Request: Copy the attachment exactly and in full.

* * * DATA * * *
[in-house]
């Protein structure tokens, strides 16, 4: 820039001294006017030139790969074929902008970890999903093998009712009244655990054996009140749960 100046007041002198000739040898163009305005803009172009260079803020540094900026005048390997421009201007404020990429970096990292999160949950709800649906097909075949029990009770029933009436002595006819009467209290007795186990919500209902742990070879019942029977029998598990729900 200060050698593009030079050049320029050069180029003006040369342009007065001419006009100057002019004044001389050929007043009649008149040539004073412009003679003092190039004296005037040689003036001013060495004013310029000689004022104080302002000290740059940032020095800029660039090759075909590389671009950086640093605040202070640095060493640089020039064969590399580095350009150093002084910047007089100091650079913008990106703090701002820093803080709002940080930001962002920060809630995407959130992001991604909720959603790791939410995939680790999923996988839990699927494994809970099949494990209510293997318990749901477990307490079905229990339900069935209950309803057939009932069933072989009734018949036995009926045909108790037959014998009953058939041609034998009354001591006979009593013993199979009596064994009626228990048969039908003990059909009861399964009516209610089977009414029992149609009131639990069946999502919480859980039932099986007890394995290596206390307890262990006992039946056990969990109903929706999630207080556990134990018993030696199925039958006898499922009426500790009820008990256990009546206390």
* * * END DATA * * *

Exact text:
[in-house]
């Protein structure tokens, strides 16, 4: 820039001294006017030139790969074929902008970890999903093998009712009244655990054996009140749960 100046007041002198000739040898163009305005803009172009260079803020540094900026005048390997421009201007404020990429970096990292999160949950709800649906097909075949029990009770029933009436002595006819009467209290007795186990919500209902742990070879019942029977029998598990729900 200060050698593009030079050049320029050069180029003006040369342009007065001419006009100057002019004044001389050929007043009649008149040539004073412009003679003092190039004296005037040689003036001013060495004013310029000689004022104080302002000290740059940032020095800029660039090759075909590389671009950086640093605040202070640095060493640089020039064969590399580095350009150093002084910047007089100091650079913008990106703090701002820093803080709002940080930001962002920060809630995407959130992001991604909720959603790791939410995939680790999923996988839990699927494994809970099949494990209510293997318990749901477990307490079905229990339900069935209950309803057939009932069933072989009734018949036995009926045909108790037959014998009953058939041609034998009354001591006979009593013993199979009596064994009626228990048969039908003990059909009861399964009516209610089977009414029992149609009131639990069946999502919480859980039932099986007890394995290596206390307890262990006992039946056990969990109903929706999630207080556990134990018993030696199925039958006898499922009426500790009820008990256990009546206390």